In general, if a gluten-free diet is advised for you, consume foods not as gluten-free with caution. Look specifically for those made with corn, rice, soy or other gluten-free grain.
Medications and supplements
Prescription and over-the-counter medications may use wheat gluten as a binding agent. Talk to your health care provider or pharmacist about the medications you're taking. Dietary supplements that contain wheat gluten must list wheat as an ingredient on the label.
Eating gluten-free at home, in restaurants
It’s particularly important for people with celiac disease to avoid exposure to gluten.
These tips can help you prevent cross-contamination in your own food preparations at home and avoid gluten-containing food when you eat out:
- Store gluten-free and gluten-containing foods in different places.
- Keep cooking surfaces and food storage areas clean and sanitized.
- Wash dishes and cooking equipment thoroughly.
- Read restaurant menus online ahead of time, if possible, to be sure there are options for you.
- Eat out early or late when a restaurant is less busy and better able to address your needs.
Gluten-free recipes can have the same nutritional value and great taste as traditional recipes. Don't hesitate to explore gluten-free foods. In some cases, gluten-free recipes can have added benefits, such as increased fiber and protein.
Try these gluten-free recipes today:
Apricot and almond crisp
Dietitian's tip: This apricot dessert uses no flour and is gluten-free when made with certified gluten-free oats.
- 1 teaspoon olive oil
- 1 pound apricots, halved with pits removed
- 1/2 cup almonds, chopped
- 1 tablespoon oats (certified gluten-free)
- 1 teaspoon anise seeds
- 2 tablespoons honey
Heat oven to 350 degrees. Brush olive oil in 9-inch glass pie dish. Chop apricots and place in pie dish. Sprinkle almonds, oats and anise seeds on top. Drizzle with honey. Bake for 25 minutes, until almond topping is golden and apricots are bubbling up. Serve warm.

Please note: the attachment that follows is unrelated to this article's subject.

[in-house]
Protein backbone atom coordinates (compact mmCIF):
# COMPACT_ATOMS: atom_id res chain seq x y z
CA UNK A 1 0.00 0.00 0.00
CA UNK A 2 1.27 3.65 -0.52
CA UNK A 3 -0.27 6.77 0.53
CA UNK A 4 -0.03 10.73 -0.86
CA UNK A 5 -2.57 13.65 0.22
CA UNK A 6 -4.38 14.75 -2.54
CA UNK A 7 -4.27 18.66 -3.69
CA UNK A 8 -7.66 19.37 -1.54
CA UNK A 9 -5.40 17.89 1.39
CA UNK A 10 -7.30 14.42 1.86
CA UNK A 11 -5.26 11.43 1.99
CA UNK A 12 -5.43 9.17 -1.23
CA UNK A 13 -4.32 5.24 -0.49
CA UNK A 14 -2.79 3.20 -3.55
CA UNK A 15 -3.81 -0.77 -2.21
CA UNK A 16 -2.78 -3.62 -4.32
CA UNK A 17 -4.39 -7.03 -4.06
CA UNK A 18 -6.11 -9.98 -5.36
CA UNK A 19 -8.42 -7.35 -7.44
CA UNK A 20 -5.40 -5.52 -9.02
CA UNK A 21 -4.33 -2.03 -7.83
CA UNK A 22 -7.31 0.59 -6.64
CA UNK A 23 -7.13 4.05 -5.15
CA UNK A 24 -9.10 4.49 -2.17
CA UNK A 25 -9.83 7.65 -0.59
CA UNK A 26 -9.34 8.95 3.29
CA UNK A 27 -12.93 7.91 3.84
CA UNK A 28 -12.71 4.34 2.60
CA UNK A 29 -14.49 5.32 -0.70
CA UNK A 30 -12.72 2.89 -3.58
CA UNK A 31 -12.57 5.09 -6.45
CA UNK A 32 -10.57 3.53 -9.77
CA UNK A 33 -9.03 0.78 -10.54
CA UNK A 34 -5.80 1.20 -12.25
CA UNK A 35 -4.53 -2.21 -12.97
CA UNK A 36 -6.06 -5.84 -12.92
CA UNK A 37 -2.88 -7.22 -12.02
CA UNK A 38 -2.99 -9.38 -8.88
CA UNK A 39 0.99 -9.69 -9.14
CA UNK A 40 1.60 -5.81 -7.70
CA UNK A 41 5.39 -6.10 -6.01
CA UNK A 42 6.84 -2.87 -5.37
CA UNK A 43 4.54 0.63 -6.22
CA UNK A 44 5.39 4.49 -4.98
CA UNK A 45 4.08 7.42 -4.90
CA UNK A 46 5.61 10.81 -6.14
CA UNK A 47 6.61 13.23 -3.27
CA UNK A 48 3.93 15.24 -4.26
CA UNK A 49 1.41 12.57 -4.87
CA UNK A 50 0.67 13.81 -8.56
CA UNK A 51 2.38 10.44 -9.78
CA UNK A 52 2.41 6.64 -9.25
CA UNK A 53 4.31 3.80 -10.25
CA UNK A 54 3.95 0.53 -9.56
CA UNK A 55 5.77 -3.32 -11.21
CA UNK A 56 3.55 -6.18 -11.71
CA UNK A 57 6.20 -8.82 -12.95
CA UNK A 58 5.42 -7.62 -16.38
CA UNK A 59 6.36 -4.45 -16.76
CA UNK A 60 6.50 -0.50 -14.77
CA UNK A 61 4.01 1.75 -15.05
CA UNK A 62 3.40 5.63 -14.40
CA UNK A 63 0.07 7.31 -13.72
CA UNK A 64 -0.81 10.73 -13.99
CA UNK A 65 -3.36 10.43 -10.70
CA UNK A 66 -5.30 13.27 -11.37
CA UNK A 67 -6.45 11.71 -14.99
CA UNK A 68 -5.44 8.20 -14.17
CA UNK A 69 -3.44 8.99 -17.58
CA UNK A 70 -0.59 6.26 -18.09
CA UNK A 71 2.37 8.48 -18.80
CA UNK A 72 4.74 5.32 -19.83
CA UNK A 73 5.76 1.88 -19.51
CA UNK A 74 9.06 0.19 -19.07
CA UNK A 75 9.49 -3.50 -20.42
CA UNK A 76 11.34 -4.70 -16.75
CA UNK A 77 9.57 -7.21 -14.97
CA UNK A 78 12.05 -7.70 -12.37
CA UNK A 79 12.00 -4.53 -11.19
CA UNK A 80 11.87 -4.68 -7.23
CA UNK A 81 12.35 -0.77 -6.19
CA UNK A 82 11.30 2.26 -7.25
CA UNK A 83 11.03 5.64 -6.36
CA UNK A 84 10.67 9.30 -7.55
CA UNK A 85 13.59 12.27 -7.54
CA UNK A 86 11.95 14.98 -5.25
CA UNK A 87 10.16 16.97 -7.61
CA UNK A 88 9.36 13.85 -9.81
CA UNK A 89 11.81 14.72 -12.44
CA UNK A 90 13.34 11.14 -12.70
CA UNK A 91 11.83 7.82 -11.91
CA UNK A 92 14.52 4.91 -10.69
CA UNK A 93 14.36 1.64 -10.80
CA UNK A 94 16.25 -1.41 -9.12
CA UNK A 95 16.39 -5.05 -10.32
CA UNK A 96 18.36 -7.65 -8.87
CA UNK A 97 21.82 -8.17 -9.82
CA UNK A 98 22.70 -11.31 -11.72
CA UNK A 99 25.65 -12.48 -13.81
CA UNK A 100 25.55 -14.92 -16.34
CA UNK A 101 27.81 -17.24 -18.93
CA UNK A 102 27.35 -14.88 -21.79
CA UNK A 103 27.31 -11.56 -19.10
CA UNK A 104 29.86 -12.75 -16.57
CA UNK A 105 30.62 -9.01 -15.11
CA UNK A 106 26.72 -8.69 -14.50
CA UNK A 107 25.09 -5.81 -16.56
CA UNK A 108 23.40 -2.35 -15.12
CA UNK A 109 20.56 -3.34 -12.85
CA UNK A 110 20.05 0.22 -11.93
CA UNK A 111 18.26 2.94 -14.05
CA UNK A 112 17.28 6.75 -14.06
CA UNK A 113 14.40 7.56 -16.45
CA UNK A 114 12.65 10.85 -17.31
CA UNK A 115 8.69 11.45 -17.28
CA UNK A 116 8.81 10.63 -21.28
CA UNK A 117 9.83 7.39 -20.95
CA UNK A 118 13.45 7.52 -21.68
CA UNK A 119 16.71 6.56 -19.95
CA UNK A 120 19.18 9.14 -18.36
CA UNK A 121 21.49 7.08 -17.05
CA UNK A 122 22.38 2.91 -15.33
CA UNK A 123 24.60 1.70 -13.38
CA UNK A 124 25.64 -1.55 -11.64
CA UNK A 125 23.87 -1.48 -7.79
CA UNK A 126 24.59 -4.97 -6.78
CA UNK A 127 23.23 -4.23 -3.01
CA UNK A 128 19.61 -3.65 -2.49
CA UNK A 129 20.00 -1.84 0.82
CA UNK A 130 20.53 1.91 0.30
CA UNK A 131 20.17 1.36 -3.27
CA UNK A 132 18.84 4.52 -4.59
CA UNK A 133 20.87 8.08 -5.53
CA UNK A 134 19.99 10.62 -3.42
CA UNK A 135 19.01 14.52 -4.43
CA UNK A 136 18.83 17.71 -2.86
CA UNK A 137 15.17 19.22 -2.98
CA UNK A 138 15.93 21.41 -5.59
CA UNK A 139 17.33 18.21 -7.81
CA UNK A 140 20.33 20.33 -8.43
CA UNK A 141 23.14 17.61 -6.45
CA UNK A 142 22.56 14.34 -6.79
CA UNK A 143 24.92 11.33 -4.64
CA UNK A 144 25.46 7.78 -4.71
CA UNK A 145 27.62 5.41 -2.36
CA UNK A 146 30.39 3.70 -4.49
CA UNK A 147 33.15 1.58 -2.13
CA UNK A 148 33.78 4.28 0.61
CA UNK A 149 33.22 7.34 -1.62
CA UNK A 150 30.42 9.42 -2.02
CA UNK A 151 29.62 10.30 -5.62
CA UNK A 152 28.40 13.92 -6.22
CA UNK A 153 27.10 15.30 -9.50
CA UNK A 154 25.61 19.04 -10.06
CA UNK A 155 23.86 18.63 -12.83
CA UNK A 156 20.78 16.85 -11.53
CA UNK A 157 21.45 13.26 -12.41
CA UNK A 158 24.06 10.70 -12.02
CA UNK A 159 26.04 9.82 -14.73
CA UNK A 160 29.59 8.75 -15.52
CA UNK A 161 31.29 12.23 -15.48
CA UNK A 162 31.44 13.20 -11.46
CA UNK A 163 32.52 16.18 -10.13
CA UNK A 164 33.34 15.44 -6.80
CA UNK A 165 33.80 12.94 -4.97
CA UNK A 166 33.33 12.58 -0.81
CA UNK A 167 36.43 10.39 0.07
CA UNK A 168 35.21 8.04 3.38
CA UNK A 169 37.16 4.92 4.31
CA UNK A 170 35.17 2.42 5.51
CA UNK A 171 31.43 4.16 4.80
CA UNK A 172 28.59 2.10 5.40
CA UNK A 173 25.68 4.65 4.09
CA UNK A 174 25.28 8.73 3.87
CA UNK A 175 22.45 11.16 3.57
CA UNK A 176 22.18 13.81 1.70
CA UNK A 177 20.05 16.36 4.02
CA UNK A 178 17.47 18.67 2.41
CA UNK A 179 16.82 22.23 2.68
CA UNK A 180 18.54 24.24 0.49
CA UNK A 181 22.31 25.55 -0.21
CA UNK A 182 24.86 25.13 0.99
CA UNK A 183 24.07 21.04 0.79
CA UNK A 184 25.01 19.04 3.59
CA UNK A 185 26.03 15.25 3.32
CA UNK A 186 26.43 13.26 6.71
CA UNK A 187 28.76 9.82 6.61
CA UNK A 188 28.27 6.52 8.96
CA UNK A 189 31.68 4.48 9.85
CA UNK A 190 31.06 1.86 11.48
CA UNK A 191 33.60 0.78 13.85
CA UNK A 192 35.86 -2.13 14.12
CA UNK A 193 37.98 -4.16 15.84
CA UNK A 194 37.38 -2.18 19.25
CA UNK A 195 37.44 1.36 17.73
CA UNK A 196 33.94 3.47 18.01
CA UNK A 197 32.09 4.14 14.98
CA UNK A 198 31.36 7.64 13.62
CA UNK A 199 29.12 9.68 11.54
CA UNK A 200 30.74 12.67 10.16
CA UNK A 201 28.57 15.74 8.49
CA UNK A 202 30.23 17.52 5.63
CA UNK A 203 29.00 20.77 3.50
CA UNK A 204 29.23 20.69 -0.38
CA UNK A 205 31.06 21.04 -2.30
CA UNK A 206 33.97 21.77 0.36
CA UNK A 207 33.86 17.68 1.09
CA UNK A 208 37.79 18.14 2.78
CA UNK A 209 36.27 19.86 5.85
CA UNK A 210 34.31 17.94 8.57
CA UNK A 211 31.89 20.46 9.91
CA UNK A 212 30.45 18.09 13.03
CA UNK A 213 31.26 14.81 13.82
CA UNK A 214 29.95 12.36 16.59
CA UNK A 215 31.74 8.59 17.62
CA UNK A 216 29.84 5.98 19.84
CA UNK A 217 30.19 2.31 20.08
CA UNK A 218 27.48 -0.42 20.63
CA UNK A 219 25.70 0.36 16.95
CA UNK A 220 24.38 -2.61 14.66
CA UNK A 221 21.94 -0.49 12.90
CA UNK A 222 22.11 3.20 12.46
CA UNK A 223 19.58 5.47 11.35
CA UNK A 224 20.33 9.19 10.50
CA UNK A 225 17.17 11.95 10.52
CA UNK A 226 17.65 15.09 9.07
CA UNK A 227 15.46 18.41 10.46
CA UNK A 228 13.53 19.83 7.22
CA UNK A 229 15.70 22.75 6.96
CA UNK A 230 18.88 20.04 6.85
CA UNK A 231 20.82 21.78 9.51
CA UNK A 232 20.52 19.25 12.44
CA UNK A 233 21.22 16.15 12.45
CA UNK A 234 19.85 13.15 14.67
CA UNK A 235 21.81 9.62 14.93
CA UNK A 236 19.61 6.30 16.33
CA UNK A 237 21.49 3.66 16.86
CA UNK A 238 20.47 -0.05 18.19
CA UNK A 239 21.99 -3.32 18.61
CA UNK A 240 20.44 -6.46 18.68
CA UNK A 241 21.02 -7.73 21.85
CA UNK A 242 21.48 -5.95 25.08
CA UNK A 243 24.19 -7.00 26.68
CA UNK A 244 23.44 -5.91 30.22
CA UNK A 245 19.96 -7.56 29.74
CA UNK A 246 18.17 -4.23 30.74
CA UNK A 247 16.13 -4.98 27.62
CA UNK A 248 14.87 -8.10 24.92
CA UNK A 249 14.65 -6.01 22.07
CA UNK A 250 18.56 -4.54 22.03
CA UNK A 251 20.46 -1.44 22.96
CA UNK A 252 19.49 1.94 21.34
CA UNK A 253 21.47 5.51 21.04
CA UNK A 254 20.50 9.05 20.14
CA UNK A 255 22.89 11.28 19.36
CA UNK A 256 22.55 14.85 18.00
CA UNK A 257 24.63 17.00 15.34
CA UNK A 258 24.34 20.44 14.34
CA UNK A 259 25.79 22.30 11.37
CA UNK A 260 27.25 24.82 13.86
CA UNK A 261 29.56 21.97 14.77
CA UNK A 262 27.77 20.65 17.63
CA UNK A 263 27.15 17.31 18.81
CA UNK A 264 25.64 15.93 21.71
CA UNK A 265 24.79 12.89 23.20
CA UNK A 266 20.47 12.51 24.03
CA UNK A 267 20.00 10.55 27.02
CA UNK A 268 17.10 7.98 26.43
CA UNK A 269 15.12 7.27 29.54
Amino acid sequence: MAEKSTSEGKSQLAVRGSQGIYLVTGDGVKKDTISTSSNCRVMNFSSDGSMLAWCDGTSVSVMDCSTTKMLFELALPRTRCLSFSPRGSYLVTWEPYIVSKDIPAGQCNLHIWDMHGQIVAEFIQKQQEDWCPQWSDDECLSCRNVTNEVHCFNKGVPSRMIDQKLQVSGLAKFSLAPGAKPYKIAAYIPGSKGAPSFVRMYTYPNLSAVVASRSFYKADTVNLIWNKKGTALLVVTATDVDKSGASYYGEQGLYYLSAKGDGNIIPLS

Nutritional analysis per 1/2 cup serving: 134 calories, 6 grams total fat, 0.5 grams saturated fat, trace trans fat, 4 grams monounsaturated fat, 0 milligrams cholesterol, 1 milligram sodium, 17 grams total carbohydrate, 3 grams dietary fiber, 6 grams added sugars, 3 grams protein
Italian chicken and vegetable packet
Dietitian's tip: This recipe may also be prepared on the grill. Use heavy-duty aluminum foil and place it off to the side of the flame. Turn midway through the cooking time.
- 1 skinless, boneless chicken breast, about 3 ounces
- 1/2 cup diced zucchini
- 1/2 cup scrubbed and diced potato
- 1/4 cup diced onion
- 1/4 cup sliced baby carrots
- 1/4 cup sliced mushrooms
- 1/8 teaspoon garlic powder
- 1/4 teaspoon Italian seasoning or oregano
Heat oven to 350 degrees. Cut off a 12-inch sheet of heavy-duty aluminum foil or parchment paper. Fold the foil or parchment paper in half, unfold and spray with cooking spray. Center the chicken breast on the sheet. Top with zucchini, potato, onion, carrots and mushrooms. Sprinkle garlic powder and Italian seasoning on the chicken and vegetables. Bring the foil together and make small, overlapping folds down the length of the packet to seal. Twist the two ends several times to make a tight seal so the liquid won't escape during cooking. Place the packet on a cookie sheet and bake for 45 minutes, until chicken and vegetables are tender.
Nutritional analysis per serving: 207 calories, 2.5 grams total fat, 0.5 grams saturated fat, trace trans fat, 0.5 grams monounsaturated fat, 62 milligrams cholesterol, 72 milligrams sodium, 23 grams total carbohydrate, 3 grams dietary fiber, 0 grams added sugar, 23 grams protein
Kjersten Nett is a registered dietitian in Albert Lea and Austin, Minnesota.